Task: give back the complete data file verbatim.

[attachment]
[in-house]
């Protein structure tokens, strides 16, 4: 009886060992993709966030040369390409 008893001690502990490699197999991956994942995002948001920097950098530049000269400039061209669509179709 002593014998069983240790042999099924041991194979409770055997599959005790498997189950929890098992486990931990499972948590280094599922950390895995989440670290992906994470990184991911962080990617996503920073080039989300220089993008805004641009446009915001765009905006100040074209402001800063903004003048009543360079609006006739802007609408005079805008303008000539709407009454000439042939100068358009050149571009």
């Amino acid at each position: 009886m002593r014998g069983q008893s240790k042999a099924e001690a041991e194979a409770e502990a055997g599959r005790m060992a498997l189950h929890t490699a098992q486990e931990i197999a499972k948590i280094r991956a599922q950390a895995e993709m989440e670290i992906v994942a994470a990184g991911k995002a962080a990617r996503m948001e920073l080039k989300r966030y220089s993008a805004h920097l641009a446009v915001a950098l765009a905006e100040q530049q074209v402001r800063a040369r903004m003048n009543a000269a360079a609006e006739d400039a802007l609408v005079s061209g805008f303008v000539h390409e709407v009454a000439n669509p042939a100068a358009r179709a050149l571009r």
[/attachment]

[in-house]
């Protein structure tokens, strides 16, 4: 009886060992993709966030040369390409 008893001690502990490699197999991956994942995002948001920097950098530049000269400039061209669509179709 002593014998069983240790042999099924041991194979409770055997599959005790498997189950929890098992486990931990499972948590280094599922950390895995989440670290992906994470990184991911962080990617996503920073080039989300220089993008805004641009446009915001765009905006100040074209402001800063903004003048009543360079609006006739802007609408005079805008303008000539709407009454000439042939100068358009050149571009």
């Amino acid at each position: 009886m002593r014998g069983q008893s240790k042999a099924e001690a041991e194979a409770e502990a055997g599959r005790m060992a498997l189950h929890t490699a098992q486990e931990i197999a499972k948590i280094r991956a599922q950390a895995e993709m989440e670290i992906v994942a994470a990184g991911k995002a962080a990617r996503m948001e920073l080039k989300r966030y220089s993008a805004h920097l641009a446009v915001a950098l765009a905006e100040q530049q074209v402001r800063a040369r903004m003048n009543a000269a360079a609006e006739d400039a802007l609408v005079s061209g805008f303008v000539h390409e709407v009454a000439n669509p042939a100068a358009r179709a050149l571009r």